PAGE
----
Large-diameter titanium dioxide nanotube arrays as a scattering layer for high-efficiency dye-sensitized solar cell
© Liu et al.; licensee Springer. 2014
Received: 19 May 2014
Accepted: 9 July 2014
Published: 20 July 2014
Large-sized titanium dioxide (TiO2) nanotube arrays with an outer diameter of approximately 500 nm have been successfully synthesized by potentiostatic anodization at 180 V in a used electrolyte with the addition of 1.5 M lactic acid. It is found that the synthesized large-diameter TiO2 nanotube array shows a superior light scattering ability, which can be used as a light scattering layer to significantly enhance the efficiency of TiO2 nanoparticle-based dye-sensitized solar cells from 5.18% to 6.15%. The remarkable light scattering ability makes the large-diameter TiO2 nanotube array a promising candidate for light management in dye-sensitized solar cells (DSSCs).
Dye-sensitized solar cells (DSSCs) have received considerable interest since 1991  with the growing concern on sustainable and renewable energies. The highest power conversion efficiency (PCE) of DSSCs based on TiO2 nanoparticle mesoporous films has been reported , and to further improve the PCE, plenty of research has been carried out, such as the development of new dyes with broadband absorption [3, 4], the increase of the sensitized surface area of the TiO2 film [5, 6], and the use of a scattering layer for enhanced light harvesting [7–13]. Among them, the introduction of a scattering layer with different structures has been widely studied and proven to be effective in light harvesting enhancement. TiO2 nanorods with a length of 180 to 250 nm have been used as scattering centers in DSSCs by Yoon et al. . Liu et al. had dispersed TiO2 nanospheres into nanocrystallites for increased light harvesting in DSSCs .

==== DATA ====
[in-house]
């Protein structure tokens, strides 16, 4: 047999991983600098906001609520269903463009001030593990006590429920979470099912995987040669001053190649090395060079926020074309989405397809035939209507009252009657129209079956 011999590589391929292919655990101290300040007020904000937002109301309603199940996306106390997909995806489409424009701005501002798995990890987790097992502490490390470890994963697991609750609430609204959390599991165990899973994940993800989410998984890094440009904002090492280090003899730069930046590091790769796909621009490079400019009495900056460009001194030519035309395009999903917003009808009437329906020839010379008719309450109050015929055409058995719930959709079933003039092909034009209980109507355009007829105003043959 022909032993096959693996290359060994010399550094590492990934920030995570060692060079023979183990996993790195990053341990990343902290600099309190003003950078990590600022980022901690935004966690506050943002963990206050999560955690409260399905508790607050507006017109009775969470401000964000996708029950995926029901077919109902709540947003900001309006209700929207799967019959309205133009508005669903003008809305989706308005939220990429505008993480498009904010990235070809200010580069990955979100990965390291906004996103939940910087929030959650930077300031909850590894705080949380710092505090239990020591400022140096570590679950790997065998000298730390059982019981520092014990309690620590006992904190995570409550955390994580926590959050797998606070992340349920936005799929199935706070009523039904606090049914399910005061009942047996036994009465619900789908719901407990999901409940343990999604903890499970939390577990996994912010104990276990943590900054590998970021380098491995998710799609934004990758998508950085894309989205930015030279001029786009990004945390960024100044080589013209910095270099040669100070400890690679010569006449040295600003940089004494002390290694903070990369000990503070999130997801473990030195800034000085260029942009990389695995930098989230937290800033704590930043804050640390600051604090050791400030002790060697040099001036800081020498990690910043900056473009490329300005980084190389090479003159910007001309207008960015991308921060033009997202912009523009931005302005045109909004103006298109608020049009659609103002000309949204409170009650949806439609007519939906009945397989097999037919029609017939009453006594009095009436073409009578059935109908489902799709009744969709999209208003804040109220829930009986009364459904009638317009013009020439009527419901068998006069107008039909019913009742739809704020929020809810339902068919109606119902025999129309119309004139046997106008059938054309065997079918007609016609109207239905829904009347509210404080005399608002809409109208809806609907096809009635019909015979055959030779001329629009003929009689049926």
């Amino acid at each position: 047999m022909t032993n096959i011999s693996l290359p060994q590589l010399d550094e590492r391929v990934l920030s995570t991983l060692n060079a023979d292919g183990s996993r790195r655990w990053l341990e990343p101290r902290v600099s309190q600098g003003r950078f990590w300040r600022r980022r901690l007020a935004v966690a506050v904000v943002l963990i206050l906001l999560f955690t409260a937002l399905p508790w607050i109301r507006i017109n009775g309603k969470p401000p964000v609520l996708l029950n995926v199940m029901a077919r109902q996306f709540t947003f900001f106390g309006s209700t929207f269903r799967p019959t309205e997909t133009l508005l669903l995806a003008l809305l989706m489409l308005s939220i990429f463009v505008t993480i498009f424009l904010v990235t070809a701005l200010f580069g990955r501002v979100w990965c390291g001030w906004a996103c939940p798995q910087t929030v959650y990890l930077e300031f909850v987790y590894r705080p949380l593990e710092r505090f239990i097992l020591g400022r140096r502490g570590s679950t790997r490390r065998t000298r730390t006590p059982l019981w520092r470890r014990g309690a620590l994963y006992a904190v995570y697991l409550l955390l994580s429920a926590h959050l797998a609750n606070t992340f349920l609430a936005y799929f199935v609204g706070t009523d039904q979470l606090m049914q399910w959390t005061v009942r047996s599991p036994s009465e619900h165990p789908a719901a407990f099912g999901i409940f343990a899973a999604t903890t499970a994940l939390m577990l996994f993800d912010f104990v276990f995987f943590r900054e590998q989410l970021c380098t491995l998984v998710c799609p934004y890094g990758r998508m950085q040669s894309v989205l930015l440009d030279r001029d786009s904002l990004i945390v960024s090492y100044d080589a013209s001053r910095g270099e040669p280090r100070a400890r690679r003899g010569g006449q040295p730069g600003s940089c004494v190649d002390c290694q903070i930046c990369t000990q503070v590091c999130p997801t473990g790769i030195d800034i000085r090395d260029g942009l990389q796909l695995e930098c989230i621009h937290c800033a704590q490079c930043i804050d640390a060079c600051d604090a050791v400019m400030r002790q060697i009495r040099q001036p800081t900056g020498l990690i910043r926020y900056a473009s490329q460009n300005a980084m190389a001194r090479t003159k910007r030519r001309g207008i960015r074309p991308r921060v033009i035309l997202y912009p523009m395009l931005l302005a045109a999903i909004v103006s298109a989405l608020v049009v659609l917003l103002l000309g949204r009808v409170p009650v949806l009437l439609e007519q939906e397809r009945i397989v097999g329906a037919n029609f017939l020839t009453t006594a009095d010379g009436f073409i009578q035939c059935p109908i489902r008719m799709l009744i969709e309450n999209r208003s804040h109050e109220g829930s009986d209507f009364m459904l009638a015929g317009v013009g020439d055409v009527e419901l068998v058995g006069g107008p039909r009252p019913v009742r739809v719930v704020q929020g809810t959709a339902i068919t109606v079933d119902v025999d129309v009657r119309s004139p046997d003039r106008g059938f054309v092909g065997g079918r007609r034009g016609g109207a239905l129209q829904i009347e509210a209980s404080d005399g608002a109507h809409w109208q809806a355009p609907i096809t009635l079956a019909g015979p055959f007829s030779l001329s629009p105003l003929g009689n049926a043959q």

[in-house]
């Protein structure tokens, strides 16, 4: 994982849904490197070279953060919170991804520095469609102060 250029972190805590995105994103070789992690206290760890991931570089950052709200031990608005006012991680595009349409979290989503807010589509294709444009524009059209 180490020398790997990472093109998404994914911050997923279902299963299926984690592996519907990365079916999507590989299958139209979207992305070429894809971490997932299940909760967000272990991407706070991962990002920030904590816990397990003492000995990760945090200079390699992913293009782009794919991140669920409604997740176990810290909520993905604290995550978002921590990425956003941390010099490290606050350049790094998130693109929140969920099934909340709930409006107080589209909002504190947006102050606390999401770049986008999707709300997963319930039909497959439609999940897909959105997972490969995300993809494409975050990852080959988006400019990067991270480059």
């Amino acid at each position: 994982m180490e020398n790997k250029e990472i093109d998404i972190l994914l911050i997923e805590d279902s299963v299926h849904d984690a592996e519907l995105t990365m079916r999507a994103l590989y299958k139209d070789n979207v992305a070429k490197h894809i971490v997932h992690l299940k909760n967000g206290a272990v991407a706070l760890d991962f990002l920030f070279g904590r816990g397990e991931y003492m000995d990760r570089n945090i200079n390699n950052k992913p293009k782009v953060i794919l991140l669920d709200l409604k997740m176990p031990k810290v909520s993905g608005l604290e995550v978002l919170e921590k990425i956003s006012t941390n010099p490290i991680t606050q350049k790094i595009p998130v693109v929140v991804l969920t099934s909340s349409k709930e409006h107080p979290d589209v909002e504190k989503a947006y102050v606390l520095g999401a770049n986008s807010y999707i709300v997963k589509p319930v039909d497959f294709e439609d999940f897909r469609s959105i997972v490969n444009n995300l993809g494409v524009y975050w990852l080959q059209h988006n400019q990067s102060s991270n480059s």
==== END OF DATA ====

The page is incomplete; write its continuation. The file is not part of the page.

However, scattering centers of large-scale micrometer particles embedded in the absorbing layer of DSSCs would reduce the dye loading amounts. Hence, a bi-layer structure with the scattering layer beneath the absorbing layer to increase the optical path length is more favorable. Hierarchical TiO2 hollow spheres with an outer diameter of 300 to 700 nm  and size-tunable mesoporous spherical TiO2 have been tried as the scattering layer in bi-layer-structured DSSCs.
While the scattering of nanofibers and nanotubes was found to satisfy the Mie theory, which was originally proposed to describe the scattering of particles of a size similar to the wavelength [13–15], there are only few relevant reports on applying TiO2 nanotubes with a subwavelength-sized diameter as the scattering layer. Herein, we succeeded in a straightforward approach to the fabrication of large-diameter (comparable to wavelength) TiO2 nanotubes and characterized the light scattering effect by transmittance spectra measurement and finite-element full wave simulation. The anodization was processed at 180 V in a used electrolyte with the addition of 1.5 M lactic acid. The transmittance spectra showed that the large-diameter nanotubes have a superior light scattering property. When the large-diameter TiO2 nanotube membrane was successfully peeled off and used as the scattering layer in DSSCs, the PCE was found to increase from 5.18% to 6.15% under 1 Sun (or 5.23% to 6.36% under 0.5 Sun) and increased by 19% (or 22%) due to the strong light scattering of large-diameter TiO2 nanotubes.